One Fascinating — But Unverified — Anonymous Explanation For The Pricing Of the Valeant/Bausch + Lomb Deal

An anonymous commenter just left this — perhaps explaining at least some part of the back story, on how the Valeant Bausch + Lomb deal may have come together.

May” is the operative word, here. We likely won’t ever know if Mr. Pearson is actually bailing out his old buddy Fred (assuming the below is entirely true; and not apocryphal), by agreeing to overpay, by about 20 per cent for B + L — and thus save Fred’s reputation, by creating an acceptable return on the B + L investment, for Fred’s cohorts — over at Warburg Pincus.

That said, it is certainly the case that Valeant is overpaying here (in my opinion). Want some hard[er] proof? Okay — thus far, and note that the deal has now been sealed by the boards of both companies — yet Valeant’s. Board. And. Stockholders. Will. Not. Receive. A. Fairness. Opinion.

In a deal this size, where the acquiror is a public company — a so-called financial fairness opinion, from a banker, would be common here in the States — to protect the board of the acquiror (here, Valeant) from a stockholders’ breach of fiduciary duty claim, if it were (allegedly) a significantly-overpriced deal.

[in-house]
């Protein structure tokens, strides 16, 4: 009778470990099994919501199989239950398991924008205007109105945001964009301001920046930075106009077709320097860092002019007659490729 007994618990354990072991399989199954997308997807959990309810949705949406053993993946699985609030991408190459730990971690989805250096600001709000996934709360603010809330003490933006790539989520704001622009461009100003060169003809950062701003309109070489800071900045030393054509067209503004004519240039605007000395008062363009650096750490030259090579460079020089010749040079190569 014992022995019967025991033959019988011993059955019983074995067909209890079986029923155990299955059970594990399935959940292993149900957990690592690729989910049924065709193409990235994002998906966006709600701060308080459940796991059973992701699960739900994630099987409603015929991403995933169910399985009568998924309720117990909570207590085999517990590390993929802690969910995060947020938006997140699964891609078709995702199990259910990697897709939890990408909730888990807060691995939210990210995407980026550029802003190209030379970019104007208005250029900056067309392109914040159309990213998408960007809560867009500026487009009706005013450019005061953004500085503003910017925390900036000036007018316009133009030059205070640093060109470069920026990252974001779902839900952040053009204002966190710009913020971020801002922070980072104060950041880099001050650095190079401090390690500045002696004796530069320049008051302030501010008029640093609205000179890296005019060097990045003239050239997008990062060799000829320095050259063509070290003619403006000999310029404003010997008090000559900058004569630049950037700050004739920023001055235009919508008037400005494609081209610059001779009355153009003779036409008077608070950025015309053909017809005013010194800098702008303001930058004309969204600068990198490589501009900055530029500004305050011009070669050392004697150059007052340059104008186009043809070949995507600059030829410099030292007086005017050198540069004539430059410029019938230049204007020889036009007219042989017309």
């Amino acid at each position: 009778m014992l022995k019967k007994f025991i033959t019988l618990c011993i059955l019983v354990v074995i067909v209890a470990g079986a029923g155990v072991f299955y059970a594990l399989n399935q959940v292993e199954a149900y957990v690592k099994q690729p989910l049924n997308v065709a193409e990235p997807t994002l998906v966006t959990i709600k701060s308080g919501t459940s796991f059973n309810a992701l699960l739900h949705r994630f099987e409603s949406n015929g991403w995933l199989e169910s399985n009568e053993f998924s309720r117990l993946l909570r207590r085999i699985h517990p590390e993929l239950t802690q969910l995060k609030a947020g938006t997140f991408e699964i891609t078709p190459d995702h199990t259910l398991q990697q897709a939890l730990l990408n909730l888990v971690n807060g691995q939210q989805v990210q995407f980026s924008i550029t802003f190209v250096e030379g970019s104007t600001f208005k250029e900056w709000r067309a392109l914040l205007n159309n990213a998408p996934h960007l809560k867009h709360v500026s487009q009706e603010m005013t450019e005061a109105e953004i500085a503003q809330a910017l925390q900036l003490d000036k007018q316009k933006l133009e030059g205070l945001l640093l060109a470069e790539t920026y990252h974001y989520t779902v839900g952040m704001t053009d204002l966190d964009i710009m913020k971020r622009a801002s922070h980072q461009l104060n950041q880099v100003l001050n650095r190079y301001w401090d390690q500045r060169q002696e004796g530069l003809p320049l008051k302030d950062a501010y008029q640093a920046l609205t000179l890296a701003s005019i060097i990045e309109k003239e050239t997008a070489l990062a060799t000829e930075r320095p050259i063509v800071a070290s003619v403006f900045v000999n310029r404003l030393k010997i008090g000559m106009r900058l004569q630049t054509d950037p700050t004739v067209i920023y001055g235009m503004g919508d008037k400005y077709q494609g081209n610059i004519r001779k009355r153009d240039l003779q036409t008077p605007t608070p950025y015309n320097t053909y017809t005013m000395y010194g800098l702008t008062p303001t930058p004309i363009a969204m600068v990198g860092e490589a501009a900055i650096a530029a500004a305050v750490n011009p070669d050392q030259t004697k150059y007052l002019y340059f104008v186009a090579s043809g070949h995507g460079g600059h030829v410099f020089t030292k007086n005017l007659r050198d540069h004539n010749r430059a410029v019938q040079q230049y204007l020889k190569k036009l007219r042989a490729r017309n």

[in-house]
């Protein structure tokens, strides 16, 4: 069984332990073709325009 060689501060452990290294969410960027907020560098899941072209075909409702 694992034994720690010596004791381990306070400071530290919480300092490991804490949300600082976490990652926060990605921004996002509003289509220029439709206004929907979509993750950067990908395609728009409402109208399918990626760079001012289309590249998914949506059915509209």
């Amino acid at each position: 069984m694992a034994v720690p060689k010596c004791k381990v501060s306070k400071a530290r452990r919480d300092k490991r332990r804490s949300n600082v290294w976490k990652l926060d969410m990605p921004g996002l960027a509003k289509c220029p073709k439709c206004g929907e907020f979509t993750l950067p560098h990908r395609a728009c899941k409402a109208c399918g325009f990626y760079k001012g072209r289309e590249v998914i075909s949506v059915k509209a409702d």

Earlier today, Valeant filed its Canadian preliminary prospectus for the $1.5 to $2 billion issuance of stock, to pay in part for the deal — and there is no mention of a fairness opinion, on the deal. [It would be too late now, anyway, as the board couldn’t say it made the deal contingent on a fairness opinion, now.] Moreover, the merger agreement contains no such condition. That is significant.

Here is the comment I mentioned at the top, in full:

. . . . In 2003, during the transition from Dick Kogan to Fast Fred, J. Michael Pearson was the first person that Fred sent in. If you recall, Fred was still waiting for the Pharmacia merger to complete before he could join SP in August. Bertolini helped Fred out with the Pharmacia Financial Audit and Pearson helped Fred and Bob out with VEI at SP (saving over $1B in cuts). (Did they ever sell the Gulfstream IV?) Pearson left McKinsey to head up Valeant, so now it seems he is just helping out an old buddy. . . .

Anonymous at 9:13 PM, July 7, 2013. . . .

Anyone else have any additional local color, on that 2003 time-frame? If you do, I’ll print it.

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